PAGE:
Thursday, January 13, 2011
Avishalom Westreich (Academic Center of Law and Business) has posted "The Right to Divorce in Jewish Law: Between Politics and Ideology" (forthcoming Int'l J. of the Jurisprudence of the Family) on SSRN. Here is the abstract:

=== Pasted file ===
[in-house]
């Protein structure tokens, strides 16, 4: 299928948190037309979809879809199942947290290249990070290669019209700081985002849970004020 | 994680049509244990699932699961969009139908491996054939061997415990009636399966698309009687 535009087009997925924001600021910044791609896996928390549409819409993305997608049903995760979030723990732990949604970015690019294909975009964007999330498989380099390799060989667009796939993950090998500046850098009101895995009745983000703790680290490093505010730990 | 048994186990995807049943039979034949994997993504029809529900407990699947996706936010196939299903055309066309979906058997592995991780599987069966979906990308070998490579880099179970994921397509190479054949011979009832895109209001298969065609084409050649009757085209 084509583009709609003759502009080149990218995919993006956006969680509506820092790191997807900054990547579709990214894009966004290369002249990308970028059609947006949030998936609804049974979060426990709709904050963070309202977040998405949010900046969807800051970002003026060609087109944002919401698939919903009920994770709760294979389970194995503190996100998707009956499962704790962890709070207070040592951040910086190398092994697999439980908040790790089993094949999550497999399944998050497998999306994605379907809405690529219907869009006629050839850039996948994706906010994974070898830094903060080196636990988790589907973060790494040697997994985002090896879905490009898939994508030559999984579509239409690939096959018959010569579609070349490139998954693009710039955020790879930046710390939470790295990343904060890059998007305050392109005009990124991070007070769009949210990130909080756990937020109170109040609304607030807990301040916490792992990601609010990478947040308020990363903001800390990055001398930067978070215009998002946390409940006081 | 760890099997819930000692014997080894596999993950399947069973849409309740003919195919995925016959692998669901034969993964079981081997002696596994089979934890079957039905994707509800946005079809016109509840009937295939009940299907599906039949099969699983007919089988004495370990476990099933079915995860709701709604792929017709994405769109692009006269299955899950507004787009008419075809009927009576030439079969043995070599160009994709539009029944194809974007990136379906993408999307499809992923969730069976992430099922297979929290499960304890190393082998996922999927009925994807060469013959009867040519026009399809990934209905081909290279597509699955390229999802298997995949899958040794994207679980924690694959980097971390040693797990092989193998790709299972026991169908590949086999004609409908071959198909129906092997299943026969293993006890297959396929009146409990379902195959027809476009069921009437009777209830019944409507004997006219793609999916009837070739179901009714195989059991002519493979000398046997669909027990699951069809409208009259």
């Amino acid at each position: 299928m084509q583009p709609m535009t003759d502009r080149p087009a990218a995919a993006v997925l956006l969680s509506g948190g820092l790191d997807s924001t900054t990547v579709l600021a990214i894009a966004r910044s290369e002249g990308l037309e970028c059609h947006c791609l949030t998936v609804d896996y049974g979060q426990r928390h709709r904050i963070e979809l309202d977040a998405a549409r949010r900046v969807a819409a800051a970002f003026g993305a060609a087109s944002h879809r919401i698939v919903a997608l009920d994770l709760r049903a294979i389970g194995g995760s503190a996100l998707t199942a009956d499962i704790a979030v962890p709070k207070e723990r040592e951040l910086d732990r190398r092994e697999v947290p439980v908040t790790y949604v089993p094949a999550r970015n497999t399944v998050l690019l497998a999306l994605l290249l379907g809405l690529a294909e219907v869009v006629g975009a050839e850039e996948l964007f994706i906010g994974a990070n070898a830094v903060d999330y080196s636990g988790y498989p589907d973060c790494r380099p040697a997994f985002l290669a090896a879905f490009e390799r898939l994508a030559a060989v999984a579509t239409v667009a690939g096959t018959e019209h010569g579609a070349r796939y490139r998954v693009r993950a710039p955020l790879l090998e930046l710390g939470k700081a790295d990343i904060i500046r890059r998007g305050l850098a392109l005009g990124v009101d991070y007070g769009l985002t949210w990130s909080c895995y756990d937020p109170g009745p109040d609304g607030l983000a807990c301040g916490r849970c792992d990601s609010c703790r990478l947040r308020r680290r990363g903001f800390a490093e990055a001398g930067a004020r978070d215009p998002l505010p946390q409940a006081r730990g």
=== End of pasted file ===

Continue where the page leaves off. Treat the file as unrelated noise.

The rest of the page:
The paper discusses the deep, even emotional, debate surrounding no-fault divorce in Jewish Law. As the paper argues, moderate conception of no-fault divorce has a basis in the classic Jewish Law sources. In current rabbinical court decisions, however, it has become the subject of a keen debate. A possible explanation of the debate is a political one, as part of the inter-authority conflict between rabbinical and civil courts which characterizes the Israeli legal system in matters of family law. According to this explanation, some rabbinical courts have sought to expand their authority by limiting, or controlling, divorce. The paper, however, argues that the political explanation is not sufficient, and suggests an alternative ideological reason. Accordingly, a significant school of rabbinical judges rejects the right to no-fault divorce, and, using various legal and hermeneutic methods, claims that this right belongs to "the laws of the nations," that is, that it arises from non-Jewish sources and lacks roots in Jewish Law.